I remember just getting some laughs and giggles and then the conversation turned to the Yankees and how lucky we were to have such a nice day. Till this day I try to process the events of this special Mother’s Day, still in some way attempting  to be sure I saw what I really saw and if I did then from that day on it would change everything as I understood it, as of course it has.

We need to forever discard any beliefs that wild animals are not highly intelligent or don’t  have feelings or emotions the way we know them. Needless to say although I loved birds from childhood I now know what  I just felt in my heart that all life is special no matter how rare or common and they want nothing more than to protect their family even if it means getting a human to help on occasion.

So the next time you see on the news a reporter acting as if a flock of Grackles is something to fear I hope you will recall my story and remember that the Common Grackle is not so common after all, and that all wildlife needs a helping hand every once in a while, even if it interrupts a family gathering and especially a Mother’s Day now and then.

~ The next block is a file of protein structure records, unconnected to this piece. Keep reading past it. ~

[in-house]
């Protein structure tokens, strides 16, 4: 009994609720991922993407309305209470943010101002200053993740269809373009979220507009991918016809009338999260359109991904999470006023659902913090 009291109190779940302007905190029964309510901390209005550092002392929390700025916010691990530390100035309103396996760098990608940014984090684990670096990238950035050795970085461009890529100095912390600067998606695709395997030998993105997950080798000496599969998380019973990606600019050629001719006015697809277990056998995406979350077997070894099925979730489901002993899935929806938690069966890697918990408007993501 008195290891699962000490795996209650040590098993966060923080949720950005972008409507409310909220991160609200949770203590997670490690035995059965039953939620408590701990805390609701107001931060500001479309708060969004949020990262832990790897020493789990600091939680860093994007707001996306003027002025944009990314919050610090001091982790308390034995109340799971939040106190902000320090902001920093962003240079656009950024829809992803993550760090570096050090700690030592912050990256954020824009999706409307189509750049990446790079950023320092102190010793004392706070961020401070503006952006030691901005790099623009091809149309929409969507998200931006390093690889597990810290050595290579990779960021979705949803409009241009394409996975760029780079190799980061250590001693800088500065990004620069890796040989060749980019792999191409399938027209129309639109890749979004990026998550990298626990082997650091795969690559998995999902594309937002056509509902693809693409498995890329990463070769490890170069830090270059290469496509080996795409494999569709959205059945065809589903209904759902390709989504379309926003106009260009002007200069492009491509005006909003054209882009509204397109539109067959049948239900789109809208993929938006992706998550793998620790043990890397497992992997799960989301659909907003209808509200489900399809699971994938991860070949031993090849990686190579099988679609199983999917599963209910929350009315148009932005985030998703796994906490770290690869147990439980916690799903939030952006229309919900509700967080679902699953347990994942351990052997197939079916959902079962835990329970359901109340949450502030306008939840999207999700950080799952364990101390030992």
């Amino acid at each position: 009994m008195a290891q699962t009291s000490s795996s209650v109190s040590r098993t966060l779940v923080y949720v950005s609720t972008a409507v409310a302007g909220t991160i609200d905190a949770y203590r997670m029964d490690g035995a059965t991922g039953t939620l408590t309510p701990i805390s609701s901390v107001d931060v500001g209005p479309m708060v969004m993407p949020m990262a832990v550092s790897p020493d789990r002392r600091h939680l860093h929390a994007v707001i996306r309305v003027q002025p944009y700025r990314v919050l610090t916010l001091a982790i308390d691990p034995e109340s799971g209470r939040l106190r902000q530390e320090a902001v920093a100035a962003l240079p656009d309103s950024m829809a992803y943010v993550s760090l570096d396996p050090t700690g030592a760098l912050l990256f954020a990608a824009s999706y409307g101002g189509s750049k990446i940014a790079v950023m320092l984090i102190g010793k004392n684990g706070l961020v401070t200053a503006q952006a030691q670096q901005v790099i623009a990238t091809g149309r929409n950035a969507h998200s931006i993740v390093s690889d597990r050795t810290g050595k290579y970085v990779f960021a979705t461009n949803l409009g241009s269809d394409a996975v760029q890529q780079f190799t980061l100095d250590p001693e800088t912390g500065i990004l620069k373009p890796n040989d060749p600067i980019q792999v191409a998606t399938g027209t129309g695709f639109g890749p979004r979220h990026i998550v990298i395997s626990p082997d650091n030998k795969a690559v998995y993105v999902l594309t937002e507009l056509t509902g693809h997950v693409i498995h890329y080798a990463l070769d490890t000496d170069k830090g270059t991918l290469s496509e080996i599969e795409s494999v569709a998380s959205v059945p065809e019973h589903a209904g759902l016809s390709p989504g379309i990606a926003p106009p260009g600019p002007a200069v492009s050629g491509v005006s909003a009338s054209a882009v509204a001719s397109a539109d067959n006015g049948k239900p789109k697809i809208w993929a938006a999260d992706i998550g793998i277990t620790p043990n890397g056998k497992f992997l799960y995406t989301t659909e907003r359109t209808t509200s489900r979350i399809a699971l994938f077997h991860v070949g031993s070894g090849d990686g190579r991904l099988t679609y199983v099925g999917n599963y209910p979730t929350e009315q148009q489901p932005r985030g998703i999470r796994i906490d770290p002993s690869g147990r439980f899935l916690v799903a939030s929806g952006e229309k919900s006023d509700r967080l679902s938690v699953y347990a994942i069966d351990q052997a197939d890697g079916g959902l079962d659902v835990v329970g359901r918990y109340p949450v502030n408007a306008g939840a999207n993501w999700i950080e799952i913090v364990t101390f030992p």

DEKORTE PARK POLICY EFFECTIVE IMMEDIATELY

Due to the COVID-19 outbreak, the following policy for DeKorte Park visitors is effective immediately until further notice. Thank you for your cooperation.

• Park hours 7 a.m. to 6 p.m. daily

• While the park is open for public enjoyment, buildings and restrooms are closed to the general public

• For those doing business with the NJSEA, please follow instructions posted to entranceways

• Park gate will close promptly at 6 p.m.

• If locked in park call the Lyndhurst Police at 201 939-2900. 

• Parking is prohibited outside the park gate and along Valley Brook Avenue. You will be summonsed by the Lyndhurst Police.

·CDC guidelines regarding limitations on gatherings must be followed

·Please enjoy nature on your own